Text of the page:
Clinton House Loan Gets Second Legal Challenge

By Ben Anderson | July 7, 2008 | 8:25 PM EDT

( - President Bill Clinton and First Lady Hillary Clinton may have settled on a $1.7 million home Monday in Chappaqua, New York, but securing the necessary loan needed to take possession may be another matter. The Clintons have now encountered a legal challenge to the loan on grounds that the home loan constitutes an illegal political gift.

The Conservative Campaign Fund (CCF) filed a formal Complaint Tuesday with the Federal Elections Commission (FEC) against Mrs. Clinton, her Senate exploratory committee and PNC Mortgage Corporation of America which is financing the Clinton's home loan.

The Clintons are in the final stages of buying a house in New York where Mrs. Clinton is expected to establish residency in the state before seeking to represent New Yorkers in the U.S. Senate.

CCF is concerned that the Clintons have been afforded special consideration which average individuals applying for home loans would not have received under similar circumstances for a $1.36 million home loan.

The loan is a 30-year, adjustable rate mortgage at 7.5 percent, locked in for the first three years, with no points, according to CCF. Real estate experts, CCF maintains, say these terms are not available to others with similar financial situations, nor would others qualify to receive the loan.

PNC Mortgage spokesperson Laurel Krasne told the company has a "longstanding policy of not discussing customer relations." Krasne did not elaborate on CCF's complaint filed with the FEC against the corporation.

A PNC Mortgage web site, however, indicates the corporation is an "Equal Housing Lender."

"PNC Mortgage made the loan in the ordinary course of business. There was nothing illegal about the loan. Since the matter is in litigation, we cannot comment any further," Krasne added.

CCF Chairman Peter Flaherty said the Clinton's loan is illegal. "There would be no problem if Hillary received a loan on the same terms as any other bank customer. It is obvious, however, that she has received very favorable terms. It is exactly this kind of sweetheart deal with a major corporation that the Federal Election Campaign Act was intended to prevent."

CCF's complaint alleges that PNC's mortgage "constitutes an illegal contribution to a candidate for federal office because the mortgage does not satisfy the requirements of the Federal Election Campaign Act and the Federal Election Commission regulations."

The complaint also alleges that the "terms and conditions of the loan, insofar as details have been publicly revealed, are starkly different from the terms and conditions available to other individuals in a similar fact situation."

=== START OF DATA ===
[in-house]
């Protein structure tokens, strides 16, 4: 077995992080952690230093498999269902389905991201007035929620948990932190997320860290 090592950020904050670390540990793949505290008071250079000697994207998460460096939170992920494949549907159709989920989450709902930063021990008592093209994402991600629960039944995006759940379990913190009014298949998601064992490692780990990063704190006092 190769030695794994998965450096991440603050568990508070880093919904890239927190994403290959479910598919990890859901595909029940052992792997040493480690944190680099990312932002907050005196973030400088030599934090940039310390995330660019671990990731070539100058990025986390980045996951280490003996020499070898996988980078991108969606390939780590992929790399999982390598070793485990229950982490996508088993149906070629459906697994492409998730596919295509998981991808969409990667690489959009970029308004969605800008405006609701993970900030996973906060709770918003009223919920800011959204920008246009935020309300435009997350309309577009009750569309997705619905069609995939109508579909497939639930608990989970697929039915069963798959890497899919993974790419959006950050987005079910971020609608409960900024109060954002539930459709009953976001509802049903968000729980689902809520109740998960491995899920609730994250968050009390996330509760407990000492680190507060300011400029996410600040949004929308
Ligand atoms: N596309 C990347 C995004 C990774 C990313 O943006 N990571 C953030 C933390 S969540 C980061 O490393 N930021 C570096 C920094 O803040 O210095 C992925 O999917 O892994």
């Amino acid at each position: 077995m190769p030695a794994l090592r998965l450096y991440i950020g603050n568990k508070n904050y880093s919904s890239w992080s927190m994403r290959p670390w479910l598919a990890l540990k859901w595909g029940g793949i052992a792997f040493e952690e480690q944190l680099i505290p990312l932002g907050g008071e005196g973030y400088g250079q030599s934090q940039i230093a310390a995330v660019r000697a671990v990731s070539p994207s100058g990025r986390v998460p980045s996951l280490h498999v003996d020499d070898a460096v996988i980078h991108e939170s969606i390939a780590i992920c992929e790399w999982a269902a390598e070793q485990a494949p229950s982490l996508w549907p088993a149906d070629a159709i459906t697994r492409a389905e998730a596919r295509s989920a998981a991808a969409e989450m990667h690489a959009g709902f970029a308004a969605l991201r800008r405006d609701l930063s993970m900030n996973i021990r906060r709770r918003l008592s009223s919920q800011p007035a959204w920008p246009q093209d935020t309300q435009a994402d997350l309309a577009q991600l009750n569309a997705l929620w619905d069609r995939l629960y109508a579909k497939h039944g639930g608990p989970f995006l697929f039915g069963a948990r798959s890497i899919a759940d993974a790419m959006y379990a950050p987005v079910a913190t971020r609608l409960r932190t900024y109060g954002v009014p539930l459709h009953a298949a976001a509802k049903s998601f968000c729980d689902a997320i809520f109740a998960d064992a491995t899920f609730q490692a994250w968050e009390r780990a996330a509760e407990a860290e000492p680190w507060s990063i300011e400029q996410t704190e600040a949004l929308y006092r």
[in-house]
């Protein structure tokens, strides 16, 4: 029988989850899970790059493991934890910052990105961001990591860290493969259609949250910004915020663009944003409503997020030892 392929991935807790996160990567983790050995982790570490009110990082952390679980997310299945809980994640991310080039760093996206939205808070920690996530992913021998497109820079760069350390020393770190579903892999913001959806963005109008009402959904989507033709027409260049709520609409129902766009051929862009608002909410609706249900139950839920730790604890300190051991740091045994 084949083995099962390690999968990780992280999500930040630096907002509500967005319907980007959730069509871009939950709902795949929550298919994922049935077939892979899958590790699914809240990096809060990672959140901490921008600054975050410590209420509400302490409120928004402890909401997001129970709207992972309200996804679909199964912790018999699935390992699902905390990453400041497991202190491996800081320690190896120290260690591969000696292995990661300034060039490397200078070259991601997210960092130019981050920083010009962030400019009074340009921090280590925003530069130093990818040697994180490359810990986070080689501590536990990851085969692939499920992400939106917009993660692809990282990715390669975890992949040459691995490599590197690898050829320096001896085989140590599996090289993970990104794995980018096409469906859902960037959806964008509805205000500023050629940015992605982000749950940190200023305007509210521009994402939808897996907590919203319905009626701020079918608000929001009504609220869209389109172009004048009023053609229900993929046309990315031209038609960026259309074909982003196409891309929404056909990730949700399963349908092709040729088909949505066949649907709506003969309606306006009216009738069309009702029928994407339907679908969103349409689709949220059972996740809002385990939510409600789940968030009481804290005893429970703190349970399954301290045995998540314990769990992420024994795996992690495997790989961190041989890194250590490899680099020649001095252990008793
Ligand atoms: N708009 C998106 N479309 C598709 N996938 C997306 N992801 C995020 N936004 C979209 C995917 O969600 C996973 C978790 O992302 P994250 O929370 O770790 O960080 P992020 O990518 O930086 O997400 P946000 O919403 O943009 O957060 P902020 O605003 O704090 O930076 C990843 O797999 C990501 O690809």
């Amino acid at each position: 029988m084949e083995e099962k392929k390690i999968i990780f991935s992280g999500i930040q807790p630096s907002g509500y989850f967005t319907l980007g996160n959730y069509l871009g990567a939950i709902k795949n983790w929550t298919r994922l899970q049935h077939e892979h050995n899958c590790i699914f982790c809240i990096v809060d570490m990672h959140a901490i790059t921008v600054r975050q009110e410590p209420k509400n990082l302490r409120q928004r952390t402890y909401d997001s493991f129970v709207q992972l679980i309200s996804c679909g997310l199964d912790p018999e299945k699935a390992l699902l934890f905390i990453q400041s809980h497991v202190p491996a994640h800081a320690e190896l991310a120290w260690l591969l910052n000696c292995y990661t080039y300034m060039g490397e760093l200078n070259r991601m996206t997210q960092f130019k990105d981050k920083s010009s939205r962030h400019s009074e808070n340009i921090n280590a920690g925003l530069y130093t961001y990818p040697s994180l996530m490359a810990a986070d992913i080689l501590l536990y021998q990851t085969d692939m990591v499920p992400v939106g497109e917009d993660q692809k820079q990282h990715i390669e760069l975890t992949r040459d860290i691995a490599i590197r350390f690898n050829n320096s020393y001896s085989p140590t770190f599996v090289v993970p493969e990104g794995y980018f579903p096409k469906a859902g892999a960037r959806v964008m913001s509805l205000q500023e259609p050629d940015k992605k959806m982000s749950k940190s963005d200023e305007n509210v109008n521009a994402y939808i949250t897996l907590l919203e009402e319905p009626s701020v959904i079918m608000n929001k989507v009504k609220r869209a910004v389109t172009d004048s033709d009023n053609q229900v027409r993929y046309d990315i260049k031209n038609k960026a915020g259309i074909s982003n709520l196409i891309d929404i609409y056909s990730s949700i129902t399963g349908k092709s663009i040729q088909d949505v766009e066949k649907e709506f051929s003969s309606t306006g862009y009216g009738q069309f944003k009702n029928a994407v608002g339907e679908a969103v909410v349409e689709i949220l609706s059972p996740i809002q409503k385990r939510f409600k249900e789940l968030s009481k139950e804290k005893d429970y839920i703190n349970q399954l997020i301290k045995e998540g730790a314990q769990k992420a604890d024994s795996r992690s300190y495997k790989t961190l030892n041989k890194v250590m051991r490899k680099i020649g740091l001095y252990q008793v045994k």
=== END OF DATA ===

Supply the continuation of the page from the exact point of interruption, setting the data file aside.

The White House currently serves as the Clintons' sole residence since they do not own a home of their own.

With considerable legal bills mounting into the millions of dollars, the prospect of the first couple buying a home worth nearly two million dollars has raised questions concerning their ability to repay such a loan. The only guaranteed income will be the president's pension.

Flaherty said his organization is responsible for foiling the Clinton's first attempt to secure a $1.35 million loan which was secured with the help of Democrat fund-raiser Terry McAuliffe.

McAuliffe's involvement in the Clintons' mortgage also raised questions regarding a potential conflict of interest. Justice Department investigators, working under the ultimate command of the president, were set to question McAuliffe in an upcoming criminal trial of Teamster political director William Hamilton.

CCF subsequently filed a Complaint with the FEC on September 10, alleging the arrangement was illegal on the grounds that it violated federal campaign finance laws. Federal law restricts individual campaign contributions to $1,000 per person per federal election.

The FEC then agreed to investigate the loan, but McAuliffe eventually withdrew his offer, leaving the Clintons to search for other means to finance the loan.

Flaherty is still concerned, however, that the Clinton's latest efforts are still outside the confines of federal election laws.

"I question Hillary's judgment," Flaherty said. "We forced her to back out of the loan guarantee arrangement with McAuliffe. Instead of coming up with a squeaky-clean alternative that could not be criticized, she has now entered into another controversial and illegal loan deal."

New York Republican State Committee Chairman Bill Powers, reflecting on the Clintons' absence during Tuesday's statewide elections, suggested that Mrs. Clinton has little concern about the issues affecting New Yorker voters.

"It appears that Hillary will only vote in New York state if she appears on the ballot," Powers told

"This is not just a legal question, this is a question of perception," said Dan Allen NY Republican State Committee spokesman when asked about the arrangements for a home loan. "The Clintons are saying they want to be treated like the average New York family. But if Hillary was really listening to New Yorkers, she would know that the average New York family can't get $1.3 million loan like the Clintons just got."

Numerous phone calls to Mrs. Clinton's Senate exploratory committee for comment were not returned.